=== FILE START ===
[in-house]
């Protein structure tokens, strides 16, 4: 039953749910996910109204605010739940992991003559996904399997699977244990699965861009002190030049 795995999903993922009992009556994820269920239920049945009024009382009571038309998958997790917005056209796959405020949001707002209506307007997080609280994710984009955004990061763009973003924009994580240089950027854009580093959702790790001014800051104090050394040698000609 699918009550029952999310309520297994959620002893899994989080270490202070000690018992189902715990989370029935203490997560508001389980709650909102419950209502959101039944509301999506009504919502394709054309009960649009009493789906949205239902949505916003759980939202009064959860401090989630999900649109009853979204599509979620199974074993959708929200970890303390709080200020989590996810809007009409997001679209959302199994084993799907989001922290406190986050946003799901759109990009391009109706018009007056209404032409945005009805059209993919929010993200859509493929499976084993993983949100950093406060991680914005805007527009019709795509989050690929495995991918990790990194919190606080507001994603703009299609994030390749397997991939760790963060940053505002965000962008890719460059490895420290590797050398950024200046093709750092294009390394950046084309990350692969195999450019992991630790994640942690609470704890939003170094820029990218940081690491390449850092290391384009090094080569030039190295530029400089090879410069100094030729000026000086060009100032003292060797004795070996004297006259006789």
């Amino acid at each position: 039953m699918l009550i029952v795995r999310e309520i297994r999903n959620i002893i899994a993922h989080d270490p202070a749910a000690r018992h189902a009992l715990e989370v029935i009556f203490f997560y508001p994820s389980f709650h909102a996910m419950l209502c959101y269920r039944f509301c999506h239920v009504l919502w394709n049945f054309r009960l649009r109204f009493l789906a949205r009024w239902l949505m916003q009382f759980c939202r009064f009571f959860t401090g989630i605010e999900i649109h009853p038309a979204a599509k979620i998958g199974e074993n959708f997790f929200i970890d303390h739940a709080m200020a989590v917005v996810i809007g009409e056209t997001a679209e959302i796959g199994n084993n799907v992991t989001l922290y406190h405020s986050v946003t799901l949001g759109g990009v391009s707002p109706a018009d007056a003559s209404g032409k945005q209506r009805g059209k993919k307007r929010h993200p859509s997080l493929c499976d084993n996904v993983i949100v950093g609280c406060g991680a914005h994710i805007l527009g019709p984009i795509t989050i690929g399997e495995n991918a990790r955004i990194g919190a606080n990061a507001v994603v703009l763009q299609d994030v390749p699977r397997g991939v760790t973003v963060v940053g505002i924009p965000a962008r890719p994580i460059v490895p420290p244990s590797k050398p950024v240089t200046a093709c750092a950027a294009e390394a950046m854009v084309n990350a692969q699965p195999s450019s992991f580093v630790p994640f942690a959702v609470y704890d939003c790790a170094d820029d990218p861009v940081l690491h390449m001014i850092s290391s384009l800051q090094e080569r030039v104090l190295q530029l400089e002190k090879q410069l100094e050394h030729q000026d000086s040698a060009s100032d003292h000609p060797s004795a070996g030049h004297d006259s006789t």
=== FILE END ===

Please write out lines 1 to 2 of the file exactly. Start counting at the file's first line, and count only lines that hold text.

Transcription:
[in-house]
């Protein structure tokens, strides 16, 4: 039953749910996910109204605010739940992991003559996904399997699977244990699965861009002190030049 795995999903993922009992009556994820269920239920049945009024009382009571038309998958997790917005056209796959405020949001707002209506307007997080609280994710984009955004990061763009973003924009994580240089950027854009580093959702790790001014800051104090050394040698000609 699918009550029952999310309520297994959620002893899994989080270490202070000690018992189902715990989370029935203490997560508001389980709650909102419950209502959101039944509301999506009504919502394709054309009960649009009493789906949205239902949505916003759980939202009064959860401090989630999900649109009853979204599509979620199974074993959708929200970890303390709080200020989590996810809007009409997001679209959302199994084993799907989001922290406190986050946003799901759109990009391009109706018009007056209404032409945005009805059209993919929010993200859509493929499976084993993983949100950093406060991680914005805007527009019709795509989050690929495995991918990790990194919190606080507001994603703009299609994030390749397997991939760790963060940053505002965000962008890719460059490895420290590797050398950024200046093709750092294009390394950046084309990350692969195999450019992991630790994640942690609470704890939003170094820029990218940081690491390449850092290391384009090094080569030039190295530029400089090879410069100094030729000026000086060009100032003292060797004795070996004297006259006789």